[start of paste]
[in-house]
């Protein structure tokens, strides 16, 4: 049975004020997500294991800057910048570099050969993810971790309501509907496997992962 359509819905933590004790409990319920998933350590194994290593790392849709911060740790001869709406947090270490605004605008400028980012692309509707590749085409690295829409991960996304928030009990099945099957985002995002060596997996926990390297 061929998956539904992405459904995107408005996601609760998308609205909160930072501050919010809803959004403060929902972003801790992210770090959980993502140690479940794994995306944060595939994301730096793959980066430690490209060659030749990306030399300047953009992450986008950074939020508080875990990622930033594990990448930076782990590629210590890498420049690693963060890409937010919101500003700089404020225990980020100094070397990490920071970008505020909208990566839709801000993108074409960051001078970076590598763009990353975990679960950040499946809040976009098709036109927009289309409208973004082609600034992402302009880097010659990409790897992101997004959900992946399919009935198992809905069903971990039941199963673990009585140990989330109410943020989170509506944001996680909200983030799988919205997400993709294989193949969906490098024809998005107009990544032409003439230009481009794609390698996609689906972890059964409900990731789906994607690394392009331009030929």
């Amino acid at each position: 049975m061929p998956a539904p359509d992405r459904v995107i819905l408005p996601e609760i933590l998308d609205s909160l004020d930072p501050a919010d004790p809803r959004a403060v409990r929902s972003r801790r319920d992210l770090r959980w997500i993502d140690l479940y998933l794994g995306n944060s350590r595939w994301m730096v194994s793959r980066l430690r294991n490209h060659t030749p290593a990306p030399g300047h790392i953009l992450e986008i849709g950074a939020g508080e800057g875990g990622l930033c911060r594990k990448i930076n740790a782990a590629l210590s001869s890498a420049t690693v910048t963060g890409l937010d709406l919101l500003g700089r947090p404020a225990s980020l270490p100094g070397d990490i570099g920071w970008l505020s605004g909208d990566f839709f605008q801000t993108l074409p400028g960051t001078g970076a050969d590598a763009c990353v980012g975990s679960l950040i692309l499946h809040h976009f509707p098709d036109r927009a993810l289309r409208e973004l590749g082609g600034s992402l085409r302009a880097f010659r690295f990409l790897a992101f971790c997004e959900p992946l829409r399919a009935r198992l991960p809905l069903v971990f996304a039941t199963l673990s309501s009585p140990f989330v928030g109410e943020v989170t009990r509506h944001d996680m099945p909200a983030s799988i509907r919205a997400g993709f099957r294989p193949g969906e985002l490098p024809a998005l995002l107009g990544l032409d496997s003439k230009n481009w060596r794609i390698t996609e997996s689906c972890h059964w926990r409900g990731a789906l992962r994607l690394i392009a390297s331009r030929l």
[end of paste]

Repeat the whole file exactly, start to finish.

[in-house]
């Protein structure tokens, strides 16, 4: 049975004020997500294991800057910048570099050969993810971790309501509907496997992962 359509819905933590004790409990319920998933350590194994290593790392849709911060740790001869709406947090270490605004605008400028980012692309509707590749085409690295829409991960996304928030009990099945099957985002995002060596997996926990390297 061929998956539904992405459904995107408005996601609760998308609205909160930072501050919010809803959004403060929902972003801790992210770090959980993502140690479940794994995306944060595939994301730096793959980066430690490209060659030749990306030399300047953009992450986008950074939020508080875990990622930033594990990448930076782990590629210590890498420049690693963060890409937010919101500003700089404020225990980020100094070397990490920071970008505020909208990566839709801000993108074409960051001078970076590598763009990353975990679960950040499946809040976009098709036109927009289309409208973004082609600034992402302009880097010659990409790897992101997004959900992946399919009935198992809905069903971990039941199963673990009585140990989330109410943020989170509506944001996680909200983030799988919205997400993709294989193949969906490098024809998005107009990544032409003439230009481009794609390698996609689906972890059964409900990731789906994607690394392009331009030929």
């Amino acid at each position: 049975m061929p998956a539904p359509d992405r459904v995107i819905l408005p996601e609760i933590l998308d609205s909160l004020d930072p501050a919010d004790p809803r959004a403060v409990r929902s972003r801790r319920d992210l770090r959980w997500i993502d140690l479940y998933l794994g995306n944060s350590r595939w994301m730096v194994s793959r980066l430690r294991n490209h060659t030749p290593a990306p030399g300047h790392i953009l992450e986008i849709g950074a939020g508080e800057g875990g990622l930033c911060r594990k990448i930076n740790a782990a590629l210590s001869s890498a420049t690693v910048t963060g890409l937010d709406l919101l500003g700089r947090p404020a225990s980020l270490p100094g070397d990490i570099g920071w970008l505020s605004g909208d990566f839709f605008q801000t993108l074409p400028g960051t001078g970076a050969d590598a763009c990353v980012g975990s679960l950040i692309l499946h809040h976009f509707p098709d036109r927009a993810l289309r409208e973004l590749g082609g600034s992402l085409r302009a880097f010659r690295f990409l790897a992101f971790c997004e959900p992946l829409r399919a009935r198992l991960p809905l069903v971990f996304a039941t199963l673990s309501s009585p140990f989330v928030g109410e943020v989170t009990r509506h944001d996680m099945p909200a983030s799988i509907r919205a997400g993709f099957r294989p193949g969906e985002l490098p024809a998005l995002l107009g990544l032409d496997s003439k230009n481009w060596r794609i390698t996609e997996s689906c972890h059964w926990r409900g990731a789906l992962r994607l690394i392009a390297s331009r030929l």